Stone Turner Interview
21st February 2009
I’ve been following Jack Dickinson’s musical progress for years now so when a CD arrived on my doorstep of his latest incarnation Stone Turner that blew me away I figured it was time for a chat with one of the nicest and hardest working guys in rock. I fired a few questions over and to say his answers are enthusiastic and in depth is an understatement so get yourself a cup of tea and read on…then buy the CD!!!
So, what happened with Stubb just as you guys seemed to be making a name for yourselves? How did Stone Turner come about?
Stubb was originally put together by Aaron (drummer) and I. We knew each other from living in Cornwall and were both moving to London around the same time so it seemed a good idea to put a band together. The idea was to make a good heavy psych rock band without routing ourselves too far into stoner rock territory, taking more influence from late 60’s and early 70’s power trios. We jammed a few times as a two piece and then with some searching of the internet for bass players we found Isabella. She came along to a practice and it clicked straight away, she’s great at locking into and holding down a groove and she got the idea of the band straight away.
We got into writing pretty fast and recorded a demo at Dropout Studios with Tim Cedar of Part Chimp. We played some cool gigs along the way with the likes of Ramesses and Invasion.
The reason for Stubb ending was due to Aaron moving on to a new band, Ten Ton Tabby, he had been playing with them during the time we had been in Stubb and just felt that it suited him better. No hard feelings though, I still share house with the dude after all. So myself and Isa eventually decided that the band wasn’t going to be the same without the original 3 members so we called it a day.
Given that Stone Turner features two thirds of Stubb and follows a similar riff heavy lead driven path, what would you say distinguishes this new band from the old?
I’d say that the difference is songs. With Stubb we had definite songs to put into a set list where as in Stone Turner we have ideas that we take and it can go in any direction depending on how we’re playing. I also use more guitar effects in Stone Turner to expand the sound a bit. We’re going into new ideas and sounds all the time, sometimes we’ve played one long song for the whole set other times we break it into shorter jams. This band is also very relaxed, we go to a practice and just see what comes out.
What can you tell us about the other two members of Stone Turner, the lovely Isa and the frankly insane Rich?
Haha well, Isabella as mentioned was a member of my previous band Stubb which is how we met and since then we’ve become really good friends, she’s great to go out drinking with and great to play music with. She’s small, Austrian and crazy in an entirely good way.
I met Rich while both of us had a short stint in Tim Holehouse’s band, he was playing bass. We did a Tim Holehouse/Stubb tour and I soon discovered that Rich enjoys rocking with his foot on a beer crate while wearing sleeveless tops, he’s also quite possible the most cultured person I’ve ever met in a band context. Originally Rich was going to play bass in Stone Turner with my friend Jude on drums but that shifted round to the format we have now.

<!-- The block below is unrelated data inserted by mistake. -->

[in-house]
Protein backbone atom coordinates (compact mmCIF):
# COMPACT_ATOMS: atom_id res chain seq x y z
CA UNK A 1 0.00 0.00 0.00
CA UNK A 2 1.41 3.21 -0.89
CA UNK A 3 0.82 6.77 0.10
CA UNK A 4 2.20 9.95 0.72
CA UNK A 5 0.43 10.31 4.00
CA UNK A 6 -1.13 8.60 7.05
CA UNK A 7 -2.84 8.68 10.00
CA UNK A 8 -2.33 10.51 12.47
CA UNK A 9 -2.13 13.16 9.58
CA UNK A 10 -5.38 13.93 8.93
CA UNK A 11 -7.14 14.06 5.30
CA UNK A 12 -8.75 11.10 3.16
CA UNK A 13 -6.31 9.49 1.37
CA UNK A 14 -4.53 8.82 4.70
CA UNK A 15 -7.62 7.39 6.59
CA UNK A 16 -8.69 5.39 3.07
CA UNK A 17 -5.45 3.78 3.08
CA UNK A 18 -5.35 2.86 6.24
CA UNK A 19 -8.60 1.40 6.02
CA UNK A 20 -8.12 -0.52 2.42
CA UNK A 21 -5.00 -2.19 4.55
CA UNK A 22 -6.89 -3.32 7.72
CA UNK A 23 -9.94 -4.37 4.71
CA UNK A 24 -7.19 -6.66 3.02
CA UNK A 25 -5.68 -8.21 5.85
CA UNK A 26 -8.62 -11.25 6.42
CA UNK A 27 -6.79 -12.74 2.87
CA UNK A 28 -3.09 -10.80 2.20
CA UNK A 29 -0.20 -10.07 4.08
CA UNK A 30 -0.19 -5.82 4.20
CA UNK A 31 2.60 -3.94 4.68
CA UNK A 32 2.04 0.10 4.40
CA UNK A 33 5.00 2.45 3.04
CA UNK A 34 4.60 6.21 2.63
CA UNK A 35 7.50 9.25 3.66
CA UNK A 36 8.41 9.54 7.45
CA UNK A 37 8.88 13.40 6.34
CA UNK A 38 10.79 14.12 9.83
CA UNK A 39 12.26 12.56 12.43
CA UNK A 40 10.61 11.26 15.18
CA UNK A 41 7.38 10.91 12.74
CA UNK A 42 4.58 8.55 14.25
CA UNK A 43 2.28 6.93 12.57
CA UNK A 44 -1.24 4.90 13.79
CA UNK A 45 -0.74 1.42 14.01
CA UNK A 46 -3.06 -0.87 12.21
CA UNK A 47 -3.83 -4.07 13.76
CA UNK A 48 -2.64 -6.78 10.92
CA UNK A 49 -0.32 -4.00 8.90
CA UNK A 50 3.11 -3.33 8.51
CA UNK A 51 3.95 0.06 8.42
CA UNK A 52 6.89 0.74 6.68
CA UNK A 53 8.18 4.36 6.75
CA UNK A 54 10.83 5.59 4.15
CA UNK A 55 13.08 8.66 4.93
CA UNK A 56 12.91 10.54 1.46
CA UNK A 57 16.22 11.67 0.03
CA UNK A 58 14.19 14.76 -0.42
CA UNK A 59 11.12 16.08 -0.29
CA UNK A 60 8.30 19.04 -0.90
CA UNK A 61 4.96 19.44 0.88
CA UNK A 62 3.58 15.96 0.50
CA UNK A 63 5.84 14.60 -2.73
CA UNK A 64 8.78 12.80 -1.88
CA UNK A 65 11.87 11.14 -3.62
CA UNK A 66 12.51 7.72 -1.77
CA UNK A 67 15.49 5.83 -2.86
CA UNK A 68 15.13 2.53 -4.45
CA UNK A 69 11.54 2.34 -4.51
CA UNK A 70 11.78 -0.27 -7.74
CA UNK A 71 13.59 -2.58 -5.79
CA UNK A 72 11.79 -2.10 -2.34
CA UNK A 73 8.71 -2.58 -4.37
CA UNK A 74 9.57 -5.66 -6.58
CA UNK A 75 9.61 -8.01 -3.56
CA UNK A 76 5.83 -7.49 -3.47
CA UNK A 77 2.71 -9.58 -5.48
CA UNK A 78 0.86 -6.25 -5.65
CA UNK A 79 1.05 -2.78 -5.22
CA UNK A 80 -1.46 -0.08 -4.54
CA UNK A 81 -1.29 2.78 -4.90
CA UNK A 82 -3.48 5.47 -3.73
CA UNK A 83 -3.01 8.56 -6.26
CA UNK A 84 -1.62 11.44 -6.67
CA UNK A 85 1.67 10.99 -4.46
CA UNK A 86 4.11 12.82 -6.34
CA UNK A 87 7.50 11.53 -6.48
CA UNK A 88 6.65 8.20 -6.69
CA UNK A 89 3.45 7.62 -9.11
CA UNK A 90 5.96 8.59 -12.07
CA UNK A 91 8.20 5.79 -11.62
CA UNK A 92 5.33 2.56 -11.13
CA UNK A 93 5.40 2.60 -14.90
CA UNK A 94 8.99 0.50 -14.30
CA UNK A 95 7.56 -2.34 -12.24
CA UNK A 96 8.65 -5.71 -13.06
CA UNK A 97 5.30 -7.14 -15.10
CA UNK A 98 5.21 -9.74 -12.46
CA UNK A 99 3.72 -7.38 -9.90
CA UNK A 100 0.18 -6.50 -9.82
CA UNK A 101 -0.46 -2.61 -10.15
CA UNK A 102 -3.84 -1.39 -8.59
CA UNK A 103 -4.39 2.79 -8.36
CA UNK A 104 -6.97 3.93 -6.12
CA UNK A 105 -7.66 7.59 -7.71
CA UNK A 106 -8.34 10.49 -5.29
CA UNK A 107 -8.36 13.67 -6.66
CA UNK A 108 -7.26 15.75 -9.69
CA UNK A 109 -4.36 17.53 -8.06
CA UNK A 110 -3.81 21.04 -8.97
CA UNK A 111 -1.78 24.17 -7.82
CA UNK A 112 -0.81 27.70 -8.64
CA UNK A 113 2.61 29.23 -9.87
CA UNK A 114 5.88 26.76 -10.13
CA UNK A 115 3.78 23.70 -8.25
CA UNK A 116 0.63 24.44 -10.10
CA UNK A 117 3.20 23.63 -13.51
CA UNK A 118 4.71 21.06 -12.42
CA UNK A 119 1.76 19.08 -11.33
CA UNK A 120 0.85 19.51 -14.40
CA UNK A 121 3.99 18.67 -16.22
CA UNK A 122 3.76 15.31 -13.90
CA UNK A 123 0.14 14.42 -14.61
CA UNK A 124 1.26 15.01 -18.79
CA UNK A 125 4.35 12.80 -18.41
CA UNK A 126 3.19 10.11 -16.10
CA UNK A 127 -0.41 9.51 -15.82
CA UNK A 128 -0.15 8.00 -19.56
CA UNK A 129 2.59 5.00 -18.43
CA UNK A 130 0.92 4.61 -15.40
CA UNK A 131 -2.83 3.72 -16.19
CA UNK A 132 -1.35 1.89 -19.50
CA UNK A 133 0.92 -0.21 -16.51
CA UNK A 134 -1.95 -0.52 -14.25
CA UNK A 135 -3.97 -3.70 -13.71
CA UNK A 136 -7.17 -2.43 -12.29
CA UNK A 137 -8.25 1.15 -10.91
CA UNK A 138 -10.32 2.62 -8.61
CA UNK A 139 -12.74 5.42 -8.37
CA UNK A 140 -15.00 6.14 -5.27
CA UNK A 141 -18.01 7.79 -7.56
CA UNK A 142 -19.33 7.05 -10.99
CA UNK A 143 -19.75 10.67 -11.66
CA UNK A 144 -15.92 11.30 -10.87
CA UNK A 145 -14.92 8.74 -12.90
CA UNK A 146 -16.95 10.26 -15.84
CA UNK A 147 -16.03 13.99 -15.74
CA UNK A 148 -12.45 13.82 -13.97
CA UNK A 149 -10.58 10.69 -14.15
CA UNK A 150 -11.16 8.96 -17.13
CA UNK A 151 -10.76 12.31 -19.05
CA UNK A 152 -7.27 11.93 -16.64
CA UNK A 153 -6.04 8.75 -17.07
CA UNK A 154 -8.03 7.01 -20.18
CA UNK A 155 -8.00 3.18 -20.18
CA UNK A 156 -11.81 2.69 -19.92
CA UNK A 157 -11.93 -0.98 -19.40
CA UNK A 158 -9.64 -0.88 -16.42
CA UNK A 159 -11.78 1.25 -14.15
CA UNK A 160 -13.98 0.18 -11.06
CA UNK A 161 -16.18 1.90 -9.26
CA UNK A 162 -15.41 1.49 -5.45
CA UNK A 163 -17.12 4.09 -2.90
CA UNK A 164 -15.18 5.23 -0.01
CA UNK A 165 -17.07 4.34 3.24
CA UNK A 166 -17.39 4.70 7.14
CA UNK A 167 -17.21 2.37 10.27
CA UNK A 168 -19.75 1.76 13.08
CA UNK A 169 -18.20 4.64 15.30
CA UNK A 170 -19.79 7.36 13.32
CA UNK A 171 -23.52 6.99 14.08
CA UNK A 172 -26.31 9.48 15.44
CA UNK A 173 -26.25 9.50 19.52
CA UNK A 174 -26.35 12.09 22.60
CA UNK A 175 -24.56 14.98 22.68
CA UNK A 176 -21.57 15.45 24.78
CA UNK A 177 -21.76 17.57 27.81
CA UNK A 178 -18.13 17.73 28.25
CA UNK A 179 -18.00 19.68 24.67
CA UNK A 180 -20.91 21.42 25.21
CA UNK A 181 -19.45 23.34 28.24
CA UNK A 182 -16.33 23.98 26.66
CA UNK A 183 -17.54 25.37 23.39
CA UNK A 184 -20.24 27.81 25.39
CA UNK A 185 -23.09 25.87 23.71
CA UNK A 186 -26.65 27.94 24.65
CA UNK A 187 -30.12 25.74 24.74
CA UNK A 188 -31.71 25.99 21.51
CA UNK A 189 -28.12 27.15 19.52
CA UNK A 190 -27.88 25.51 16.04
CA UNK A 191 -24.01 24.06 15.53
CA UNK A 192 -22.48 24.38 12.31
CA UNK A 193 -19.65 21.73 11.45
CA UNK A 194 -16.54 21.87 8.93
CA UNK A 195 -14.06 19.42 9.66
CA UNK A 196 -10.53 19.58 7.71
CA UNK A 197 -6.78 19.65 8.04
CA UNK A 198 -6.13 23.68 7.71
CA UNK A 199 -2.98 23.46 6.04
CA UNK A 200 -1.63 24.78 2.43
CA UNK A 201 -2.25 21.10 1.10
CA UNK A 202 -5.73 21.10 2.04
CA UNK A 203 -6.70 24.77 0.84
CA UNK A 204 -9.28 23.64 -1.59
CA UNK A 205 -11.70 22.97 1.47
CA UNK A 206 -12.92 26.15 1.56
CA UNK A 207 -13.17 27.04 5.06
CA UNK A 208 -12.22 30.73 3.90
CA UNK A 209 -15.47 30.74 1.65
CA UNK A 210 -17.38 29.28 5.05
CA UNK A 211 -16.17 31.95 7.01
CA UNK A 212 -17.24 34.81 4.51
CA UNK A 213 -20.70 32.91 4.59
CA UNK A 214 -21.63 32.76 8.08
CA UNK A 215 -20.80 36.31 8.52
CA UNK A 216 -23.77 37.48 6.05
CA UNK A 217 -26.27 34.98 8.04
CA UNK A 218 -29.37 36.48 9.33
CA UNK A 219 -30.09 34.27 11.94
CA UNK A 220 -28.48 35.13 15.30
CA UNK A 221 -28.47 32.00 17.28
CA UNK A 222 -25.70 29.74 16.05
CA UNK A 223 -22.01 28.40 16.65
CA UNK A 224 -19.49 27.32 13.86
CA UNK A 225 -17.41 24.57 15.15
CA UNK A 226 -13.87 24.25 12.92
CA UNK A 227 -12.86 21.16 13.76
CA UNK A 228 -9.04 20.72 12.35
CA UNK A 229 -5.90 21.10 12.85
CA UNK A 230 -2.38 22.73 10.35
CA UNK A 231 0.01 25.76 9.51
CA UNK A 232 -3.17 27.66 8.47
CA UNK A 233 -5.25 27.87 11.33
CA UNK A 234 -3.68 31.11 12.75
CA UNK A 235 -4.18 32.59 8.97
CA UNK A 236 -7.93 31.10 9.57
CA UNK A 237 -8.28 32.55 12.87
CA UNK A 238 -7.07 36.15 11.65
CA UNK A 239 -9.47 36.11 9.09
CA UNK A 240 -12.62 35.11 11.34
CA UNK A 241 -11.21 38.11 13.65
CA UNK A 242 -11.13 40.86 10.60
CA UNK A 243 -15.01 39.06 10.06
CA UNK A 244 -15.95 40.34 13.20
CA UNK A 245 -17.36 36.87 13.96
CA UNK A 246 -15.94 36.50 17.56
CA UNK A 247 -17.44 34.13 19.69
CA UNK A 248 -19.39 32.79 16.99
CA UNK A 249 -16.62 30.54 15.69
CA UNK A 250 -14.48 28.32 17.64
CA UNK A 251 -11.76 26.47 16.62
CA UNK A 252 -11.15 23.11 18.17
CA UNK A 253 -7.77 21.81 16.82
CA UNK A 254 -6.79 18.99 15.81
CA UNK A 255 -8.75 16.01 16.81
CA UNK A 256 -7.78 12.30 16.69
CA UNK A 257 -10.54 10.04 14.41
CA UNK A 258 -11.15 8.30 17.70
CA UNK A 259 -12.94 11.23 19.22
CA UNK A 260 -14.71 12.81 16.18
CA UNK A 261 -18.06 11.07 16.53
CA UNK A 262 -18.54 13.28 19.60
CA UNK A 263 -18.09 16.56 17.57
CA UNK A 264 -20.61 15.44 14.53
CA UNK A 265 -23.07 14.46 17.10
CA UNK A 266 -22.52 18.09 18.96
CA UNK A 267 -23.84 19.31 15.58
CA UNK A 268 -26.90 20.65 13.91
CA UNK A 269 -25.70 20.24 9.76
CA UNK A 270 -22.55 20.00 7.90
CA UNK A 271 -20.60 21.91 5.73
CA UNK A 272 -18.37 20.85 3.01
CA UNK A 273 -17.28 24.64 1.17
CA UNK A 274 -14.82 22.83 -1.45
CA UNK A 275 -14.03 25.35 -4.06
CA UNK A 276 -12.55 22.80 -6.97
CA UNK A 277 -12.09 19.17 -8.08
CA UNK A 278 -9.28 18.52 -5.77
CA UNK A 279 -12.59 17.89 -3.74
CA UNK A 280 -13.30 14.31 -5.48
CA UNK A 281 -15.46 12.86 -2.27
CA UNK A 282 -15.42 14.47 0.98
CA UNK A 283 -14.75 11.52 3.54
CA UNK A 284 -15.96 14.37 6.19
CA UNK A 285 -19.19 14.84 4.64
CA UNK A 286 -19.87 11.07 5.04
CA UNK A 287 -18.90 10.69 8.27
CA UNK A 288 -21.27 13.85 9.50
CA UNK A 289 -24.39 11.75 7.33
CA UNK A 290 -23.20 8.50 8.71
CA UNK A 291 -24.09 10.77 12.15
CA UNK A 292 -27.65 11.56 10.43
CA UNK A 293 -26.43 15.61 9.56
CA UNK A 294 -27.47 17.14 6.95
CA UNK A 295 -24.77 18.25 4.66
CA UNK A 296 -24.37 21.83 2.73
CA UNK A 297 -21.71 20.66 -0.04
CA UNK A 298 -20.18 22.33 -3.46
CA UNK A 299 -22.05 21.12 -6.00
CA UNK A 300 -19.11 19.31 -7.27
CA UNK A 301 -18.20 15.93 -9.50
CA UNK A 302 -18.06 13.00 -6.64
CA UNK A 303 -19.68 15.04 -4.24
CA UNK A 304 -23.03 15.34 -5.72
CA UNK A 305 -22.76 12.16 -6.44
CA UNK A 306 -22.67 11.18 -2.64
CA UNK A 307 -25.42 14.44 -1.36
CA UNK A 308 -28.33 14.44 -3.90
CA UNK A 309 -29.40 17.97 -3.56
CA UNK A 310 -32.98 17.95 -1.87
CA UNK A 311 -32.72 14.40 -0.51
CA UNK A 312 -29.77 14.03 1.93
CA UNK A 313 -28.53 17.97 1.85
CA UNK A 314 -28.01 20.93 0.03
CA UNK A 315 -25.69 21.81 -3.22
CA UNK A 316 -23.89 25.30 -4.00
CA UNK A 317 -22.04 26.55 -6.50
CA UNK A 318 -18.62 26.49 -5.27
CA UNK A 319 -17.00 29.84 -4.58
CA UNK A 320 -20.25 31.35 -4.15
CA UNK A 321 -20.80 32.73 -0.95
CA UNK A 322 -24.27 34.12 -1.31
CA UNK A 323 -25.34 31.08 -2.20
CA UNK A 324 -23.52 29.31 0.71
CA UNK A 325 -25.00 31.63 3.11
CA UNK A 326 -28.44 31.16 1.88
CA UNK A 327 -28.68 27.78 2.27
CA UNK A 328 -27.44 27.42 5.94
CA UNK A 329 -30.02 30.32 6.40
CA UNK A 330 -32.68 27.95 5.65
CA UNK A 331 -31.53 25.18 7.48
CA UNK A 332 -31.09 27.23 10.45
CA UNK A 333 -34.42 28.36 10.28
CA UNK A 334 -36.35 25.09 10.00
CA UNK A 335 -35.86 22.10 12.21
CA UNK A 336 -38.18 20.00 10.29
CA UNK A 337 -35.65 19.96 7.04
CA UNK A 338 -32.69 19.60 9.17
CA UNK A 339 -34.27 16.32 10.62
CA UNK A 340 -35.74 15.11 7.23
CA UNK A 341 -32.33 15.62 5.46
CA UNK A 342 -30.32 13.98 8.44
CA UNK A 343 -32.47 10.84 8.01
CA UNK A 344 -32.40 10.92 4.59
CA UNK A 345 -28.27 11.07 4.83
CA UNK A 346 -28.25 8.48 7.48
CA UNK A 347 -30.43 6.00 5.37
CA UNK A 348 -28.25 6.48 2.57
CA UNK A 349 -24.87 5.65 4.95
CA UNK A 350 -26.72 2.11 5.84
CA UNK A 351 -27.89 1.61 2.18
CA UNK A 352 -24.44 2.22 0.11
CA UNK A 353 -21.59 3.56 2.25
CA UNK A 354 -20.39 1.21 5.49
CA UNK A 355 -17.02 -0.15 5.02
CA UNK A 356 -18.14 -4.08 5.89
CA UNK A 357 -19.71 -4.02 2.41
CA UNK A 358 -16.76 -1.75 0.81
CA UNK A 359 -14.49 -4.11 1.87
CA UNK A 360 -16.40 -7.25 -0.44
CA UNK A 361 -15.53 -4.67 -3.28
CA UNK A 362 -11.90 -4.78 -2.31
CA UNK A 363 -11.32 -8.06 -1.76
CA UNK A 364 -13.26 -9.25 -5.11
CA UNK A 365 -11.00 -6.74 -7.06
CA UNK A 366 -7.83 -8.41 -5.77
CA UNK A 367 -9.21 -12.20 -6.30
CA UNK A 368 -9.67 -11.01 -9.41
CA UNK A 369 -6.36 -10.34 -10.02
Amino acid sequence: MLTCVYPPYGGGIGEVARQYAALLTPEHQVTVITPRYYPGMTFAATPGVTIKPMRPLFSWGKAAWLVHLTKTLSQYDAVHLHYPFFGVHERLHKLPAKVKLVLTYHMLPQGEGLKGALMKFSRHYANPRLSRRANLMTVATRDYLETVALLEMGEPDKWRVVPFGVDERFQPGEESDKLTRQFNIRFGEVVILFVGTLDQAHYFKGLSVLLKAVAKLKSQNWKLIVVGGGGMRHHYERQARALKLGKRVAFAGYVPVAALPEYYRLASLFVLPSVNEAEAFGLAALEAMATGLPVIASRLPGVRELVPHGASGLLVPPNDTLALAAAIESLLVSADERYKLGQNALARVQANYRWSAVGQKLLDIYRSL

All three of you guys play in other bands, what else are you guys up to and where does Stone Turner fit into this…is it the main concern or an occasional project for shits and giggles?
We don’t really gig all that often but we’ve never really had a problem fitting the time in, our general thing is that we have a practice as close as possible to the time of the gig then go out and play what we’ve come up with. Rich plays guitar for Koresh but so far no gigs have clashed. Isa was playing briefly in a thrash band but that’s over now and she’s currently in Austria saving up to come back over. I’ve just started jamming in a band with Sam the drummer from Dusteroid, early stages so far but it’ going to be a really trippy, heavy deal. Rich and I also have a band called Black Saxx which will one day emerge and get the girls dancing.
I’d say Stone Turner is a proper band rather than a side project, but it’s all organized in a very casual way that suits all of us nicely.
I know you love a lot of obscure old school music, what are your main influences in Stone Turner?
I soak up influences all the time, I’m completely addicted to music. I’m probably influenced by different things to Isa and Rich but that’s what makes jamming more interesting as all those influences come together. A lot of influence for me is taken from heavy 60’s/70’s bands such as Buffalo, Free, Jimi Hendrix, Captain Beyond, Groundhogs etc as well as the more out there stuff like Mahavishnu Orchestra, Flower Travelling band etc I think that was a great time for music, really creative but I do think there’s plenty going on today that is also exciting, bands like White Hills, The Heads, Tia Carrera and Earthless are really pushing things. I listen to a lot of acoustic music as well like CSN, Neil Young, Jack Rose and Jackson Browne. There’s some Stone Turner acoustic songs about as well which represent that side of things.
Your original vision for Stone Turner was to be more of a collective based thing with a revolving door of guest musicians and a multi layered sound. How did you go from this to the power trio format and do you have plans to try and build it up to the original idea?
The collective idea would have been brilliant to do and I’d still love to do it, but practically it’s quite hard to pull off. I love recording everything live rather than tracking one thing at a time so that the music always has very free feeling to it. Getting others involved would mean more people in the studio and more time.
I think when we record more in the future it’s something that would be great to do, or even as a live outing. The trio at the moment is just an easier thing to organize and means we can play with minimal fuss and a small amount of equipment. I already have one massive guitar amp so getting more guitars etc involved means moving more gear.
The idea of Stone Turner is basically to jam. How did you manage to translate the songs from live jams to work as a recorded entity?
Essentially what is on the CD is just us jamming as we always do. Ian Lee who recorded it, just miked the instruments up and we played. Some of the riffs we’re ones we had played before but others like Druids Finger came from the recording process. Once you get a group of people together who understand each others playing its not too hard to just play around with an idea, we keep it fairly simple really and usually pull it back in just as its about to crash and burn. I’ve always enjoyed jamming music and just seeing what happens rather than just sticking to the same formula over and over. Not saying it works for everyone but for us it works.